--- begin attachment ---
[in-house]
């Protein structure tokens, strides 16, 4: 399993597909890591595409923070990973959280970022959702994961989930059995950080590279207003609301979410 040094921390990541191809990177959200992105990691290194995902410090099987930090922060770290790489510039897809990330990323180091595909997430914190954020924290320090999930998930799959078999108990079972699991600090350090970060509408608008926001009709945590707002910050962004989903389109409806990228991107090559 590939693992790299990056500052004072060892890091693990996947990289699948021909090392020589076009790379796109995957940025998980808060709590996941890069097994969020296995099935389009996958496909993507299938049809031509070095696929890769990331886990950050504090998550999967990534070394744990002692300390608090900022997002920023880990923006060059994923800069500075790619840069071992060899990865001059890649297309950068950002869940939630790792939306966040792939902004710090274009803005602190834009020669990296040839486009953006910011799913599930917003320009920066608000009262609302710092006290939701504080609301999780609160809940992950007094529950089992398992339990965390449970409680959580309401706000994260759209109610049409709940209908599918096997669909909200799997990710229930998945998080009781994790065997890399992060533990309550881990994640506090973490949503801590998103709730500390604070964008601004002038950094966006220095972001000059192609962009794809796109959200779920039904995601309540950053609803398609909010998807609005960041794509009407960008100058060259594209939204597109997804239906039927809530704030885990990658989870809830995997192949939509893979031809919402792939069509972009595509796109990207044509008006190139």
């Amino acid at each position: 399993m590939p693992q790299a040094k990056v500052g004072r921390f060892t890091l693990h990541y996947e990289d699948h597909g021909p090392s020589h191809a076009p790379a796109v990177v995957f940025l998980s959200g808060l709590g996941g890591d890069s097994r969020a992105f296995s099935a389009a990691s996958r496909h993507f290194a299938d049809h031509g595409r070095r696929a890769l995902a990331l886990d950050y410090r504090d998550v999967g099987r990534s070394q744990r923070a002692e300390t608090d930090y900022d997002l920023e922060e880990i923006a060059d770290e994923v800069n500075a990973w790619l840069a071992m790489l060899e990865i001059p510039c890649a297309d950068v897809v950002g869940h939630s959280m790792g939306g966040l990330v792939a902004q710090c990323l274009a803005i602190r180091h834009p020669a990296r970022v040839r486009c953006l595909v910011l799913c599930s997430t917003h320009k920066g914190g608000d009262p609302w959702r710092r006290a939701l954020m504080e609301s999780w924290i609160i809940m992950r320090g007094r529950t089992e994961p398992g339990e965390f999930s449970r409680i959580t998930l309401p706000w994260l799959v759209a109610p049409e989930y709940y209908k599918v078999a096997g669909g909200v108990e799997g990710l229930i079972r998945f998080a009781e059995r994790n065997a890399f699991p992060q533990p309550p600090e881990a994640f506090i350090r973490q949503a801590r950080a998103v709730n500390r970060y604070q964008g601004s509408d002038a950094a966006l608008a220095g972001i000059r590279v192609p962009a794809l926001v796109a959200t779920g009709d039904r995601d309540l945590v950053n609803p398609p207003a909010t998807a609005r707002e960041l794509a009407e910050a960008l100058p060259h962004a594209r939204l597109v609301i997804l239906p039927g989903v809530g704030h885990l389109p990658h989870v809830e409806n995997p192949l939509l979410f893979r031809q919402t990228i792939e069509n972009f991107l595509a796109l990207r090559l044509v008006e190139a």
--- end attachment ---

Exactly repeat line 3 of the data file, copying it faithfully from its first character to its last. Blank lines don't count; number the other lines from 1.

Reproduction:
């Amino acid at each position: 399993m590939p693992q790299a040094k990056v500052g004072r921390f060892t890091l693990h990541y996947e990289d699948h597909g021909p090392s020589h191809a076009p790379a796109v990177v995957f940025l998980s959200g808060l709590g996941g890591d890069s097994r969020a992105f296995s099935a389009a990691s996958r496909h993507f290194a299938d049809h031509g595409r070095r696929a890769l995902a990331l886990d950050y410090r504090d998550v999967g099987r990534s070394q744990r923070a002692e300390t608090d930090y900022d997002l920023e922060e880990i923006a060059d770290e994923v800069n500075a990973w790619l840069a071992m790489l060899e990865i001059p510039c890649a297309d950068v897809v950002g869940h939630s959280m790792g939306g966040l990330v792939a902004q710090c990323l274009a803005i602190r180091h834009p020669a990296r970022v040839r486009c953006l595909v910011l799913c599930s997430t917003h320009k920066g914190g608000d009262p609302w959702r710092r006290a939701l954020m504080e609301s999780w924290i609160i809940m992950r320090g007094r529950t089992e994961p398992g339990e965390f999930s449970r409680i959580t998930l309401p706000w994260l799959v759209a109610p049409e989930y709940y209908k599918v078999a096997g669909g909200v108990e799997g990710l229930i079972r998945f998080a009781e059995r994790n065997a890399f699991p992060q533990p309550p600090e881990a994640f506090i350090r973490q949503a801590r950080a998103v709730n500390r970060y604070q964008g601004s509408d002038a950094a966006l608008a220095g972001i000059r590279v192609p962009a794809l926001v796109a959200t779920g009709d039904r995601d309540l945590v950053n609803p398609p207003a909010t998807a609005r707002e960041l794509a009407e910050a960008l100058p060259h962004a594209r939204l597109v609301i997804l239906p039927g989903v809530g704030h885990l389109p990658h989870v809830e409806n995997p192949l939509l979410f893979r031809q919402t990228i792939e069509n972009f991107l595509a796109l990207r090559l044509v008006e190139a």